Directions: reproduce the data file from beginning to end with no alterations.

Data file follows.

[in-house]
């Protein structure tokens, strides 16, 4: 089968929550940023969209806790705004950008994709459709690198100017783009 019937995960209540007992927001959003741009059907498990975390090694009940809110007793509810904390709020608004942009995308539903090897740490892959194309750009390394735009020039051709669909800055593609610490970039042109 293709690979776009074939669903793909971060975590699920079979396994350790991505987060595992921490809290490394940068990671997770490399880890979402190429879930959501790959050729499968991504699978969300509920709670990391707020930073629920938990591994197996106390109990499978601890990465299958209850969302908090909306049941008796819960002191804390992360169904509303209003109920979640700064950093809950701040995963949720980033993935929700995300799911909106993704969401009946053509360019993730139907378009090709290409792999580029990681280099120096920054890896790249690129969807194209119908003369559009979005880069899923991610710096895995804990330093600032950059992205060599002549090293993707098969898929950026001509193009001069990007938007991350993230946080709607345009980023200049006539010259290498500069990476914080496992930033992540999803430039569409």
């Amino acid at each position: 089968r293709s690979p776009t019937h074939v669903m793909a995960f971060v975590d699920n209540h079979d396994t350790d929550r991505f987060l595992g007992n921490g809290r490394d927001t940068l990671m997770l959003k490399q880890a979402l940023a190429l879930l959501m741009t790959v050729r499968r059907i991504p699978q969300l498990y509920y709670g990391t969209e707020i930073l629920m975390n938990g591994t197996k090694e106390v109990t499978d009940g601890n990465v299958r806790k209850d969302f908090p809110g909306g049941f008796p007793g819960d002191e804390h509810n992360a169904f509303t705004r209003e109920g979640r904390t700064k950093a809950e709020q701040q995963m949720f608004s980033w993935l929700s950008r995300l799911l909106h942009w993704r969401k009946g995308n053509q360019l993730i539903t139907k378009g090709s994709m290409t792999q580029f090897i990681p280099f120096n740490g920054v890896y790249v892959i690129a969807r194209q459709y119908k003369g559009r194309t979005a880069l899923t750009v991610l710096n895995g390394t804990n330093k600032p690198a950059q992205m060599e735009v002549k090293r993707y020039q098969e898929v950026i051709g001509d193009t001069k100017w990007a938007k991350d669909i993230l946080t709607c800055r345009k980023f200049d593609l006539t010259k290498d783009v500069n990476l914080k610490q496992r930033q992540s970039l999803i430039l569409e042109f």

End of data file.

[in-house]
């Protein structure tokens, strides 16, 4: 089968929550940023969209806790705004950008994709459709690198100017783009 019937995960209540007992927001959003741009059907498990975390090694009940809110007793509810904390709020608004942009995308539903090897740490892959194309750009390394735009020039051709669909800055593609610490970039042109 293709690979776009074939669903793909971060975590699920079979396994350790991505987060595992921490809290490394940068990671997770490399880890979402190429879930959501790959050729499968991504699978969300509920709670990391707020930073629920938990591994197996106390109990499978601890990465299958209850969302908090909306049941008796819960002191804390992360169904509303209003109920979640700064950093809950701040995963949720980033993935929700995300799911909106993704969401009946053509360019993730139907378009090709290409792999580029990681280099120096920054890896790249690129969807194209119908003369559009979005880069899923991610710096895995804990330093600032950059992205060599002549090293993707098969898929950026001509193009001069990007938007991350993230946080709607345009980023200049006539010259290498500069990476914080496992930033992540999803430039569409």
């Amino acid at each position: 089968r293709s690979p776009t019937h074939v669903m793909a995960f971060v975590d699920n209540h079979d396994t350790d929550r991505f987060l595992g007992n921490g809290r490394d927001t940068l990671m997770l959003k490399q880890a979402l940023a190429l879930l959501m741009t790959v050729r499968r059907i991504p699978q969300l498990y509920y709670g990391t969209e707020i930073l629920m975390n938990g591994t197996k090694e106390v109990t499978d009940g601890n990465v299958r806790k209850d969302f908090p809110g909306g049941f008796p007793g819960d002191e804390h509810n992360a169904f509303t705004r209003e109920g979640r904390t700064k950093a809950e709020q701040q995963m949720f608004s980033w993935l929700s950008r995300l799911l909106h942009w993704r969401k009946g995308n053509q360019l993730i539903t139907k378009g090709s994709m290409t792999q580029f090897i990681p280099f120096n740490g920054v890896y790249v892959i690129a969807r194209q459709y119908k003369g559009r194309t979005a880069l899923t750009v991610l710096n895995g390394t804990n330093k600032p690198a950059q992205m060599e735009v002549k090293r993707y020039q098969e898929v950026i051709g001509d193009t001069k100017w990007a938007k991350d669909i993230l946080t709607c800055r345009k980023f200049d593609l006539t010259k290498d783009v500069n990476l914080k610490q496992r930033q992540s970039l999803i430039l569409e042109f």